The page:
“Hello, I Love You,” from the Doors’ Waiting for the Sun (16/44.1 ALAC, Elektra/Rhino), exhibits the immediacy of the era of its creation, and was a great listen through the Momentums. The pithy instrumental licks were left and right, with Jim Morrison’s mellow baritone at the center. At one point, Robbie Krieger’s lead guitar is panned from left to right. Through the Momentums the effect went from outside my left ear to outside my right ear. What great soundstages the Momentums produced -- exciting, and definitely not head-bound.
Smaller forces fared well, too. In 1996, Jimmy Webb released Ten Easy Pieces, ten of his songs that were made hits by other singers -- “Galveston,” “Wichita Lineman,” “By the Time I Get to Phoenix,” “The Worst that Could Happen,” etc. -- here performed by Webb himself (16/44.1 ALAC, Guardian/Angel/EMI). The intimacy and presence of this recording were palpable through the Momentums. Every subtlety of voice and Webb’s piano registered, causing me to once again think that this is one of the best albums in my collection. If you want to hear something that will transport you, stick around for the final track, “MacArthur Park,” and Webb’s long piano solo.
But everything sounded great through the Momentums. It was like hearing my music collection all over again, fresh and alive -- different and, most of the time, better.
All things considered, I found the Sennheiser Momentum Wireless noise-canceling Bluetooths the most exciting headphones I’ve heard in a while. They’re easy to fold up and travel with, they work with or without a cable, they come with two cases, hold a battery charge for an incredibly long time, and have a generous warranty. Most important, they sound terrific, with one of the most impressive soundstages I’ve heard, and an excellent noise-canceling system that let me hear my music unmarred by outside sounds. Given all that, the Sennheiser Momentums are very good value for the dollar, even at $499.95.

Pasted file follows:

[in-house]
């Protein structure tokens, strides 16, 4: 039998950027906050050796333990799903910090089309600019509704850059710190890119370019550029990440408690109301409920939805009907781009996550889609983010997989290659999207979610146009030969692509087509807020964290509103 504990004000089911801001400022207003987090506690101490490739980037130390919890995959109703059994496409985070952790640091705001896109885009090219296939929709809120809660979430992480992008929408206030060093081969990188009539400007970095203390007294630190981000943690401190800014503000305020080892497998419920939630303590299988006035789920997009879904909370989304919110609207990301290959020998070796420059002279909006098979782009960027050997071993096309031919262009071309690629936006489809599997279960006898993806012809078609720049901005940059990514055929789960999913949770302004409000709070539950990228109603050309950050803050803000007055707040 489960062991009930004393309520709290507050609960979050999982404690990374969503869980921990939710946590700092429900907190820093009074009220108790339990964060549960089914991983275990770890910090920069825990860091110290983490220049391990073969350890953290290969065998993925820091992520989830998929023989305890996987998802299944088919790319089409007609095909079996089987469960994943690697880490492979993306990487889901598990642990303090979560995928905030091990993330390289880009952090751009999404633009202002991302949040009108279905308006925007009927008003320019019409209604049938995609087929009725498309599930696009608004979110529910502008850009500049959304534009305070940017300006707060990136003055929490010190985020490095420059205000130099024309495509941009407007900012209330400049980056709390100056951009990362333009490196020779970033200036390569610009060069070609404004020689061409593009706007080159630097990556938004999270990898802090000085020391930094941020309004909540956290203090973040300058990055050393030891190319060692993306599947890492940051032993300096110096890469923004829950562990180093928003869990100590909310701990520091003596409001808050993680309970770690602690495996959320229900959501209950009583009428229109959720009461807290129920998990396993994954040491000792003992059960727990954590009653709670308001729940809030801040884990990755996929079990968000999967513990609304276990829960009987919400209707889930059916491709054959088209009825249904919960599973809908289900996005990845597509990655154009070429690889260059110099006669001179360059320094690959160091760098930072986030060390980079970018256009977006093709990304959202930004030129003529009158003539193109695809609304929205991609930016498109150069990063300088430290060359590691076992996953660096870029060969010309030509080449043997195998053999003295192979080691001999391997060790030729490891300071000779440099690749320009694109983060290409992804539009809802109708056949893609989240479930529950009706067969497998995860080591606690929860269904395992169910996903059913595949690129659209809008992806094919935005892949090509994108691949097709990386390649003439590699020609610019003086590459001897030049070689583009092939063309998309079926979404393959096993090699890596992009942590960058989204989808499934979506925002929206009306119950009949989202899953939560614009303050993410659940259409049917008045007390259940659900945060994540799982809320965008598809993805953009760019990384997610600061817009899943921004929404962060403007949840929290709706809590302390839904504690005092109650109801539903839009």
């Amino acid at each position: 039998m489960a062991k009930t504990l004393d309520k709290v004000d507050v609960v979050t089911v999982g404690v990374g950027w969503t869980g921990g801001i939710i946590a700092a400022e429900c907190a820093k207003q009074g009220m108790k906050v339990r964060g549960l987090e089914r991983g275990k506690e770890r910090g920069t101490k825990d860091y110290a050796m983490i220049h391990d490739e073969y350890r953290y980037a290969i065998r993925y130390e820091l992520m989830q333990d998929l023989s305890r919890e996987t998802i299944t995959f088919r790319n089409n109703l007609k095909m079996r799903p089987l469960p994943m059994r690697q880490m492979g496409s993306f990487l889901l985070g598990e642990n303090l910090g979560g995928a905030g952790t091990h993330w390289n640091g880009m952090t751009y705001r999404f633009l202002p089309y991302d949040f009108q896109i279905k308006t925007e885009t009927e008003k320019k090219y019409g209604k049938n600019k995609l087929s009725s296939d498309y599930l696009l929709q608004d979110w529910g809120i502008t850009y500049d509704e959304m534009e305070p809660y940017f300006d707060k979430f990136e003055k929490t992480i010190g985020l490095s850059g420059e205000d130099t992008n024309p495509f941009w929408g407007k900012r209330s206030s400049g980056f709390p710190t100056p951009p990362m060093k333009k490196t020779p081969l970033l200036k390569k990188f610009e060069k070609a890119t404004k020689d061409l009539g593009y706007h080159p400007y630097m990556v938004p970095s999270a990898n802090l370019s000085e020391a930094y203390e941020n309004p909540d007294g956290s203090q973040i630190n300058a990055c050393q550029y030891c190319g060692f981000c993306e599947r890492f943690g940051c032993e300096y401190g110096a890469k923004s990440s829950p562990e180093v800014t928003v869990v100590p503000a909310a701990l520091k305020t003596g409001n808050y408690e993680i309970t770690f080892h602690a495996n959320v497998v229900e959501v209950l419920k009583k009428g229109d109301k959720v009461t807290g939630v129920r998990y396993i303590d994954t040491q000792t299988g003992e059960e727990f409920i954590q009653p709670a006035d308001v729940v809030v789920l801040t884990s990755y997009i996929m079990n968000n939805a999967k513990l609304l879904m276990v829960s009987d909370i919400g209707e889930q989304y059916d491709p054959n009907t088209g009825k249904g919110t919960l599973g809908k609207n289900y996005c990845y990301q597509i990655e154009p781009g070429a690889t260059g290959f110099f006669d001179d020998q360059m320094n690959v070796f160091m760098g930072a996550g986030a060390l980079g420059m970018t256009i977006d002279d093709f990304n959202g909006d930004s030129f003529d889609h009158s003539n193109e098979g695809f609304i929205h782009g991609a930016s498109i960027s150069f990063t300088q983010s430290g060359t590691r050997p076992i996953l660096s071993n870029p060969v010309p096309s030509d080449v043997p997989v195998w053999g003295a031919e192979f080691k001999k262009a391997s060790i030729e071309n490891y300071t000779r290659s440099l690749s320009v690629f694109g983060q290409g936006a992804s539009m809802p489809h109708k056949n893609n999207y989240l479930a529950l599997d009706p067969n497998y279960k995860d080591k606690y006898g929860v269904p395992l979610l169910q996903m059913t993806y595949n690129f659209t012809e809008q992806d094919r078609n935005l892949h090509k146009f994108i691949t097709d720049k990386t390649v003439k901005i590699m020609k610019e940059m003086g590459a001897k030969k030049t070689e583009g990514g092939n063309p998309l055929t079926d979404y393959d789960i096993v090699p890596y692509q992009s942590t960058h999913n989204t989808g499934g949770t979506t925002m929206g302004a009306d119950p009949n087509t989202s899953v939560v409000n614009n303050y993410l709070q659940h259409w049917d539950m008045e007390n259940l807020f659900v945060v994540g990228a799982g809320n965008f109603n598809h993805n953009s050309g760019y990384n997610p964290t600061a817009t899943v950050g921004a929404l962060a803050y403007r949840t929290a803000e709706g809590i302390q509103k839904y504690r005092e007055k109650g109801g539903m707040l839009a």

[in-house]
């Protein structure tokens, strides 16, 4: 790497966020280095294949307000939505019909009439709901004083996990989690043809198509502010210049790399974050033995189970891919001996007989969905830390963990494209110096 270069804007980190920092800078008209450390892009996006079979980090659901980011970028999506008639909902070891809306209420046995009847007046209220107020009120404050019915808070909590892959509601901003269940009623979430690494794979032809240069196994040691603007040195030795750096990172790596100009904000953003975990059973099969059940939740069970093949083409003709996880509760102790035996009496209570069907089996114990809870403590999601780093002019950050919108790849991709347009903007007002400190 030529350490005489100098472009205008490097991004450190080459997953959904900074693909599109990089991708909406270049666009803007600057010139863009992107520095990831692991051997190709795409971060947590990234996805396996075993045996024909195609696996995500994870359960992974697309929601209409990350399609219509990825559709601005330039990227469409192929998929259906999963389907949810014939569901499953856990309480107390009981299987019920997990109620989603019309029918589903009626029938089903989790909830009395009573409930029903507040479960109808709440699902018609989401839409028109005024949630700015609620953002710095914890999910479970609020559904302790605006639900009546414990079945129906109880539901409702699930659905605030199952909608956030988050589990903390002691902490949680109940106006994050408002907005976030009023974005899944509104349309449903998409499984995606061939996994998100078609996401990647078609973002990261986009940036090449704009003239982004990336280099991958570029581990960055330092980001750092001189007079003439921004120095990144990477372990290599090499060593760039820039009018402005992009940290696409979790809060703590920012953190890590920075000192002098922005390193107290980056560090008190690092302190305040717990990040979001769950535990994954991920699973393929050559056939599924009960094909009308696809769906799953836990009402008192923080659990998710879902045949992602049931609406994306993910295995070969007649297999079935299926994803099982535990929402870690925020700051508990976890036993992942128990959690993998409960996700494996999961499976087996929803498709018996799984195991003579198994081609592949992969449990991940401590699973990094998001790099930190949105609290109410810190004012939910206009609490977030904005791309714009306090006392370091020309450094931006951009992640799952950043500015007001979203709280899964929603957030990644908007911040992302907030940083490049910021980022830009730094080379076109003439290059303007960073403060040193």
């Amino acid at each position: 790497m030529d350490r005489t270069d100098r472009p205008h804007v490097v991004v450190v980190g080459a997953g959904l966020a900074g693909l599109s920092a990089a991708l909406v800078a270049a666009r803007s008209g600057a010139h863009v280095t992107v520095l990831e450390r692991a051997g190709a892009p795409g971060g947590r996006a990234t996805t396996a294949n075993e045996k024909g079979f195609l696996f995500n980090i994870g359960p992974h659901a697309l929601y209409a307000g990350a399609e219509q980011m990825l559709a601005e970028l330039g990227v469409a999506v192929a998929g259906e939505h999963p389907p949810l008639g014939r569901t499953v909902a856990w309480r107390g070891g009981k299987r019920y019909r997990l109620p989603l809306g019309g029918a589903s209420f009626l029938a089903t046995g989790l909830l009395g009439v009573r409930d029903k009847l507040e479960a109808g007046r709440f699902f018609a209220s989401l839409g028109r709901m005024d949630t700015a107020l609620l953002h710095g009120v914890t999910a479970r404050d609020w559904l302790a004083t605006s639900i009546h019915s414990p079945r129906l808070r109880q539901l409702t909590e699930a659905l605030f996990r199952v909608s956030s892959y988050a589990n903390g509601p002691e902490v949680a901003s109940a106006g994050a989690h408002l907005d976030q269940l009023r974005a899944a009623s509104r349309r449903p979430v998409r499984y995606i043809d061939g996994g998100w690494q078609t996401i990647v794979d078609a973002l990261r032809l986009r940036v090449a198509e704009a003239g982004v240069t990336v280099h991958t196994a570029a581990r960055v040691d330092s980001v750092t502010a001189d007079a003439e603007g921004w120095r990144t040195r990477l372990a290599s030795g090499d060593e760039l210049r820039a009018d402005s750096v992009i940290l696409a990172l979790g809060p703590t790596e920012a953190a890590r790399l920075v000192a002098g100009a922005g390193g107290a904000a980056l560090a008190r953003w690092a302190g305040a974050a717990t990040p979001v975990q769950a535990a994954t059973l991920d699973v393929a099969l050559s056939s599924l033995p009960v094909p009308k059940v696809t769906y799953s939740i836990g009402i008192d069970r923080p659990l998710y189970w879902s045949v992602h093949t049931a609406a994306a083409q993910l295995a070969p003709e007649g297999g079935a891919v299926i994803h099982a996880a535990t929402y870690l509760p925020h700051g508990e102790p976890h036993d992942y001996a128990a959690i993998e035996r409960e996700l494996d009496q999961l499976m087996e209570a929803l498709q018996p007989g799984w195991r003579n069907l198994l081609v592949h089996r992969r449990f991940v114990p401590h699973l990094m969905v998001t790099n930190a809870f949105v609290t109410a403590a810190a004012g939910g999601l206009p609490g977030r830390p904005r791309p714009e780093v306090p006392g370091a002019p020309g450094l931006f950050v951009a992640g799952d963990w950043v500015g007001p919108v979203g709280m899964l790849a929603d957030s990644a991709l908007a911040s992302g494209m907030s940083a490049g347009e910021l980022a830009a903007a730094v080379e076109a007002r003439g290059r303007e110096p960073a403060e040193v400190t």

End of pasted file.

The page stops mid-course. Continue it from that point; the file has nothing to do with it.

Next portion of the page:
. . . Rad Bennett
- Portable players -- Apple iPod Nano (sixth generation) and iPod Touch (third generation), Astell&Kern AK Jr
Sennheiser Momentum Wireless Bluetooth Headphones
Price: $499.95 USD.
Warranty: Two years, limited.
Sennheiser electronic GmbH & Co. KG
Am Labor 1
Phone: +49 (0)5130-600-0
Fax: +49 (0)5130-600-1300
Sennheiser Electronic Corporation
1 Enterprise Drive
Old Lyme, CT 06371
Phone: (877) 736-6434, (860) 434-9190